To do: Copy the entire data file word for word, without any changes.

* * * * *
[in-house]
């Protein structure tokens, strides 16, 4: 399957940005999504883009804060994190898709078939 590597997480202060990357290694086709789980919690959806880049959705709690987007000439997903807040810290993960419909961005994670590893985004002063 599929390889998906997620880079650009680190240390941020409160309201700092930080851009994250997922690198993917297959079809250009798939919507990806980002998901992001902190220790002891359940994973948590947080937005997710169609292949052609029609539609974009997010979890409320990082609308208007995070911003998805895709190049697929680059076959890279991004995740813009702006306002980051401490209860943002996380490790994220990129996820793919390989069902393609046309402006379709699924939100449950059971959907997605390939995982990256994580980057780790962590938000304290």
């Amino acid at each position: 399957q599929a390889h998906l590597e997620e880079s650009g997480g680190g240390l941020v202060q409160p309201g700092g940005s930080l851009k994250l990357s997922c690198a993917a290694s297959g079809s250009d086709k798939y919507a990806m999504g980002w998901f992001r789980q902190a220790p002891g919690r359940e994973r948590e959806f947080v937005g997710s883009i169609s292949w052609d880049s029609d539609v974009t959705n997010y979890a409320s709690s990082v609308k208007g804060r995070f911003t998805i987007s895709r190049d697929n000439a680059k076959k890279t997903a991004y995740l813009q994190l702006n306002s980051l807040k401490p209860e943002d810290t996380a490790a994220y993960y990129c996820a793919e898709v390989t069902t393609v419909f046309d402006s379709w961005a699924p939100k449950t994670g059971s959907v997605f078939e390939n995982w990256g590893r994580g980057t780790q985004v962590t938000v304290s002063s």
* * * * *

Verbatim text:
[in-house]
């Protein structure tokens, strides 16, 4: 399957940005999504883009804060994190898709078939 590597997480202060990357290694086709789980919690959806880049959705709690987007000439997903807040810290993960419909961005994670590893985004002063 599929390889998906997620880079650009680190240390941020409160309201700092930080851009994250997922690198993917297959079809250009798939919507990806980002998901992001902190220790002891359940994973948590947080937005997710169609292949052609029609539609974009997010979890409320990082609308208007995070911003998805895709190049697929680059076959890279991004995740813009702006306002980051401490209860943002996380490790994220990129996820793919390989069902393609046309402006379709699924939100449950059971959907997605390939995982990256994580980057780790962590938000304290």
């Amino acid at each position: 399957q599929a390889h998906l590597e997620e880079s650009g997480g680190g240390l941020v202060q409160p309201g700092g940005s930080l851009k994250l990357s997922c690198a993917a290694s297959g079809s250009d086709k798939y919507a990806m999504g980002w998901f992001r789980q902190a220790p002891g919690r359940e994973r948590e959806f947080v937005g997710s883009i169609s292949w052609d880049s029609d539609v974009t959705n997010y979890a409320s709690s990082v609308k208007g804060r995070f911003t998805i987007s895709r190049d697929n000439a680059k076959k890279t997903a991004y995740l813009q994190l702006n306002s980051l807040k401490p209860e943002d810290t996380a490790a994220y993960y990129c996820a793919e898709v390989t069902t393609v419909f046309d402006s379709w961005a699924p939100k449950t994670g059971s959907v997605f078939e390939n995982w990256g590893r994580g980057t780790q985004v962590t938000v304290s002063s």